I was so tormented over my decision all week. Then I put it in perspective: my mother just got a new job that she’s happy with, she’s in a committed relationship, she’s fine. She’s totally fine. We’re both fine! Things have been exponentially worse before! In fact, in many ways, for both of us, this is the best it has ever been. My family is, for better and worse, pretty experienced at getting through spots of financial insecurity. Houses change (and have done so eight times), priorities get modified, responsibilities shift. I’ll take on even more of them. But we can deal with it, one more time.

I know I can’t have everything, and that life isn’t meant to be complete when you’re 19. Everybody is sacrificing something here; and to create my autonomous life, I have to redefine my role as a daughter. You know how most of my diaries so far have been about how kickass my life is? And how HAPPY I am doing what I LOVE? Well, I was repressing some of the realities entailed by growing into that happiness, things I knew in the back of my mind but was scared to acknowledge, to you or myself. Living the dream still = LIVING, and living = LIFE, and LIFE = UNFAIR and HARD, sometimes. But these problems are side effects of dream-chasin’ and maturity-gainin’, and I don’t want to complain. Just to explain. It’s not easy. It can get very sad sometimes. I can’t fully live this life while maintaining my former one. Adapt and keep trying is all I can do. ♦


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  • Naomi Morris April 18th, 2012 7:19 PM

    katherine, just… exactly what i have felt. A LOT.

  • thebrighterside April 18th, 2012 7:20 PM

    Ruby, I’m in my first year of high school now and it’s not all drugs, guns, and gangs. Yes, there are those people risking their lives (not to mention other people’s lives) with all three of those things, but there are positives too! You will meet amazing people that you will be friends with and be able to trust. You will have those awesome teachers that you will see even when their not teaching you. Lastly, you will learn more about yourself which is really important for life. Oh, and just to let you know, college can be a fresh start too, so there is still more to look forward to! I hope this helps :)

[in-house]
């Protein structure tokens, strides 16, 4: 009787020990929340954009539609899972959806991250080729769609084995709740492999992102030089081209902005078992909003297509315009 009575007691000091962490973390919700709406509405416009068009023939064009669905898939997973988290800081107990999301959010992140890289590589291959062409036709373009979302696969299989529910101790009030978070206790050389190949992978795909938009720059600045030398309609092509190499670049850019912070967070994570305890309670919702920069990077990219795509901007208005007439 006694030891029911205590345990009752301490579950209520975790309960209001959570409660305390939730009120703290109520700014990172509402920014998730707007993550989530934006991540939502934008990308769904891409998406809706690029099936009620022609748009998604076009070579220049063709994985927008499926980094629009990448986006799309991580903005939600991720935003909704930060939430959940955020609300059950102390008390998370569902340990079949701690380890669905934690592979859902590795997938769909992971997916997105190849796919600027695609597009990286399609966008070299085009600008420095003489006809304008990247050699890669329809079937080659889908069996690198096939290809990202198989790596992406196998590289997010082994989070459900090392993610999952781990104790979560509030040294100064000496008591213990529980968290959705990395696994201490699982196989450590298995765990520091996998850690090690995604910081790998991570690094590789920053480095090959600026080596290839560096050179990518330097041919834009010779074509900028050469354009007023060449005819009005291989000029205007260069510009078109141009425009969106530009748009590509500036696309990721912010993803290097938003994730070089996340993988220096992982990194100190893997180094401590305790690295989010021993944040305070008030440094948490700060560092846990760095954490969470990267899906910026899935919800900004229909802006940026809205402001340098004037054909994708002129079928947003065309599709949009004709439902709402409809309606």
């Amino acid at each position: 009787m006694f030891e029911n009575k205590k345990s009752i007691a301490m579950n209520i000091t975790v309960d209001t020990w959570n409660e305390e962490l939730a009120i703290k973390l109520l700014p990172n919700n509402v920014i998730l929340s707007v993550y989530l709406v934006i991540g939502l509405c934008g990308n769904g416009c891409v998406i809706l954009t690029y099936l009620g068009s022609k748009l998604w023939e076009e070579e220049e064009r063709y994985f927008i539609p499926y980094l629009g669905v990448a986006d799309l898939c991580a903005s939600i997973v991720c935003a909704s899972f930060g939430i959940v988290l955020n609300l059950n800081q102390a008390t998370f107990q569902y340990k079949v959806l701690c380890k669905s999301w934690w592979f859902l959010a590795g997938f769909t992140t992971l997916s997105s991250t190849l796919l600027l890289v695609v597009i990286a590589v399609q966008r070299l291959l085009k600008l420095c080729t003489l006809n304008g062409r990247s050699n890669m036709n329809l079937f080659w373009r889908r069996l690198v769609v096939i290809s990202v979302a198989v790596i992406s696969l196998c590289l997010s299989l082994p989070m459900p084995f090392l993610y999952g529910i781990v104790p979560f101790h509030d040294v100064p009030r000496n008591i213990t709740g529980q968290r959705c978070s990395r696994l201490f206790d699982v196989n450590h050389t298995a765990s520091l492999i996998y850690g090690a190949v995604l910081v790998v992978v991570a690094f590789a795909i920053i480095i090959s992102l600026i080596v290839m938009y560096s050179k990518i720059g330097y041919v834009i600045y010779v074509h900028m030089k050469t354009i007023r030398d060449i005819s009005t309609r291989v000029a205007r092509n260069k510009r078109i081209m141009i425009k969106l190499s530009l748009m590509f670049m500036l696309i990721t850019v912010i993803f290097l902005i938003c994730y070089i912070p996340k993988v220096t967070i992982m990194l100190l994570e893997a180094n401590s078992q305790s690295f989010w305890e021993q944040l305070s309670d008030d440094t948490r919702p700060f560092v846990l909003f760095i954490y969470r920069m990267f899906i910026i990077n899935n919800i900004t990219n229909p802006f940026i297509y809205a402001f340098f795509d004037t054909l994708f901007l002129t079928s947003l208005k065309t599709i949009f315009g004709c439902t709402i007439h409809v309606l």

• Asha April 18th, 2012 7:53 PM

      agreed! make sure you have fun and learn as much as you can. High school can be a freaky place sometimes, but nonetheless it’s ‘the’ place to learn more about yourself. You’ll meet lots of people from different backgrounds and teachers that are simply inspiring. I do wish you all the best time in high school :)

  • MissKnowItAll April 18th, 2012 7:20 PM

    Naomi- Come to New York. It’s really fun and the people are moderately nice:)
    And Ruby- I go to a public high school and the truth is, many public schools are very good. My school is in a rough neighborhood but we were ranked in the top 100 schools in America. Some of the greatest teachers I’ve ever met are in the public school system. There are tons of dedicated teachers who teach in public schools. Again, I go to a public school and we have a zero tolerance policy for bullying. We are all like a family and we band together to help one another. I don’t know if it’s because I’ve always gone to a public school but I hate it when there are so many assumptions about public schools. My brother attends an elite private school and for absolutely no tuition, I’m learning exactly what he is. See me point?

  • Lucy23 April 18th, 2012 8:00 PM